Alcoholism signs and symptoms include those below. You may:
- Be unable to limit the amount of alcohol you drink
- Feel a strong need or compulsion to drink
- Develop tolerance to alcohol so that you need more to feel its effects
- Drink alone or hide your drinking
- Experience physical withdrawal symptoms — such as nausea, sweating and shaking — when you don’t drink
- Not remember conversations or commitments, sometimes referred to as a “black out”
- Make a ritual of having drinks at certain times and become annoyed when this ritual is disturbed or questioned
- Be irritable when your usual drinking time nears, especially if alcohol isn’t available
- Keep alcohol in unlikely places at home, at work or in your car
- Gulp drinks, order doubles or become drunk intentionally to feel good, or drink to feel “normal”
- Have legal problems or problems with relationships, employment or finances due to drinking
- Lose interest in activities and hobbies that used to bring you pleasure
If you binge drink or have other problems with alcohol, you may have many of the signs and symptoms above, although you may not feel as much of a compulsion to drink compared with someone who has alcoholism. Also, you may not have physical withdrawal symptoms when you don’t drink. But this pattern of drinking can still cause serious problems and lead to alcoholism. As with alcoholism, you may not be able to quit problem drinking without help.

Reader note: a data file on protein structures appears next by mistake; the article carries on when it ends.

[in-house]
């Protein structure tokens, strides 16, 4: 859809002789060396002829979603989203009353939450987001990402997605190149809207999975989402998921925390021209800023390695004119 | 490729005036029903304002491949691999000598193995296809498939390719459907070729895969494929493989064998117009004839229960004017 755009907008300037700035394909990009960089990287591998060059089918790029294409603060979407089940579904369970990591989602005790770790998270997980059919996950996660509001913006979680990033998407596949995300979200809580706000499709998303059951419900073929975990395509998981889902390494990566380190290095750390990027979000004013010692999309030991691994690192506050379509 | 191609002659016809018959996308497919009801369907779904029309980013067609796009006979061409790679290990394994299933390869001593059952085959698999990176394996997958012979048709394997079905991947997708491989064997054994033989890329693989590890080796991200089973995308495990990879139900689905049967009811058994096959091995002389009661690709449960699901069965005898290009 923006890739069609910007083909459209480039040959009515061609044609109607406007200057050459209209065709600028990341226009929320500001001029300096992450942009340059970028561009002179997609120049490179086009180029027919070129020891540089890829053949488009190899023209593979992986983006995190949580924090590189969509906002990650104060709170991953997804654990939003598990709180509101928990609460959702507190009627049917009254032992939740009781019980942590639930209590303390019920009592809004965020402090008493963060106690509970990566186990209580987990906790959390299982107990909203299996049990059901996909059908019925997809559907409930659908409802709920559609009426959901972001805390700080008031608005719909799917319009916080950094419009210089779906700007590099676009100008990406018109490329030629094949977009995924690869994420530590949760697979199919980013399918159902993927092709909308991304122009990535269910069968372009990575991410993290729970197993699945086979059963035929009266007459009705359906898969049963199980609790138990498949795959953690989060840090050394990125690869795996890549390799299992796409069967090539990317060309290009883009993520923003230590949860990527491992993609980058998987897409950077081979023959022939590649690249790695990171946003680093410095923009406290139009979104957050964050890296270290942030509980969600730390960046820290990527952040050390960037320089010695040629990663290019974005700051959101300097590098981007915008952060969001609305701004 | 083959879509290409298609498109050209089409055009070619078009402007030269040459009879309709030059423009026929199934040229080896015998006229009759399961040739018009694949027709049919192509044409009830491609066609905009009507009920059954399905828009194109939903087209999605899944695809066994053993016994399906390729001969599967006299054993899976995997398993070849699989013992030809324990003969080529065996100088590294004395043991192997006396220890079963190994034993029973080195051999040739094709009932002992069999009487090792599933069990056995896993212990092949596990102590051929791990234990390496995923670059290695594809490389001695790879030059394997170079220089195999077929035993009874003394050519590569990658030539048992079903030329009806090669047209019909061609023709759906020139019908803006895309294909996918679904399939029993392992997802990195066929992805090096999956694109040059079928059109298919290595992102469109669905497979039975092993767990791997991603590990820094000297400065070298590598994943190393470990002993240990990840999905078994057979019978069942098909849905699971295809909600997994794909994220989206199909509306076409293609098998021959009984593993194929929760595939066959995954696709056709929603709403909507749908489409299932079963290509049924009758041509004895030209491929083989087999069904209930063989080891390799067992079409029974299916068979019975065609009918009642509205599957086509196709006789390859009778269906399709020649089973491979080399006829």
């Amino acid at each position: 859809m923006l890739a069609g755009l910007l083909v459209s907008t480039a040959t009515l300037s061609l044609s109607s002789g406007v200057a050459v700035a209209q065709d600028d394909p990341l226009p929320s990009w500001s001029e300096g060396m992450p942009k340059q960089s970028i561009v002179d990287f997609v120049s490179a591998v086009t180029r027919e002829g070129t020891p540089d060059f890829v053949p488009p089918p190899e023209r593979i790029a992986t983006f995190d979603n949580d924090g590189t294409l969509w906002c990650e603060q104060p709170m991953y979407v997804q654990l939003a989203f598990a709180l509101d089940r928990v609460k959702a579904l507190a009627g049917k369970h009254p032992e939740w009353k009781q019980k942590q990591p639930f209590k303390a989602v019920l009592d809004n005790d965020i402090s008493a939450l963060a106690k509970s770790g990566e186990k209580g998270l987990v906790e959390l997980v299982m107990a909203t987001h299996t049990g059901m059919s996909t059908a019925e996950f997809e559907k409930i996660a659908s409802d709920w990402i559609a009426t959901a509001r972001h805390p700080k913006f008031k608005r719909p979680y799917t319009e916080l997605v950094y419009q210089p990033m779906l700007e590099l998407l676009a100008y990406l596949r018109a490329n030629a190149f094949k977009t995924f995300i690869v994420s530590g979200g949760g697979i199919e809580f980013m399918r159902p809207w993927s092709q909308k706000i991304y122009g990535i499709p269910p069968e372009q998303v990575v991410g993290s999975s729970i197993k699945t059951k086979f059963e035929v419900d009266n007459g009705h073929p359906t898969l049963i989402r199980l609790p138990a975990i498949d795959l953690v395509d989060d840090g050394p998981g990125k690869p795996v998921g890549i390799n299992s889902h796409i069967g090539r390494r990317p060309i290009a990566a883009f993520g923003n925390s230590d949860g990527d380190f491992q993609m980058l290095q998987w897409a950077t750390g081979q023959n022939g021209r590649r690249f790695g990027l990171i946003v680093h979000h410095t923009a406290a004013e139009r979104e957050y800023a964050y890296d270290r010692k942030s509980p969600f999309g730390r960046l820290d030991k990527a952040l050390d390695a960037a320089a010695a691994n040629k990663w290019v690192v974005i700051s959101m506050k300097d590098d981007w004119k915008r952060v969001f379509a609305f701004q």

What is considered one drink?
One standard drink is:
- 12 ounces (355 milliliters) of regular beer (about 5 percent alcohol)
- 8 to 9 ounces (237 to 266 milliliters) of malt liquor (about 7 percent alcohol)
- 5 ounces (148 milliliters) of wine (about 12 percent alcohol)
- 1.5 ounces (44 milliliters) of 80-proof hard liquor (about 40 percent alcohol)
What about my drinking?
If you’ve ever wondered whether your drinking crosses the line into problem drinking or alcoholism, ask yourself these questions:
- If you’re a man, do you ever have five or more drinks in a day?
- If you’re a woman, do you ever have four or more drinks in a day?
- Do you ever need a drink to get you started in the morning?
- Do you feel guilty about your drinking?
- Do you think you need to cut back on how much you drink?
- Are you annoyed when other people comment on or criticize your drinking habits?
If you answered yes to even one of these questions, you may have a problem with alcohol.
When to see a doctor
If you feel that you sometimes drink too much or your family is concerned about your drinking, talk with your doctor. See your doctor even if you don’t think you have alcoholism, but you’re concerned about your drinking or it’s causing problems in your life. Other ways to get help include talking with a mental health provider or seeking help from a support group such as Alcoholics Anonymous.
Because denial is common, you may not feel like you have a problem with drinking or that you need help to stop. You might not recognize how much you drink or how many problems in your life are related to alcohol use. Listen to family members, friends or co-workers when they ask you to examine your drinking habits or to seek help.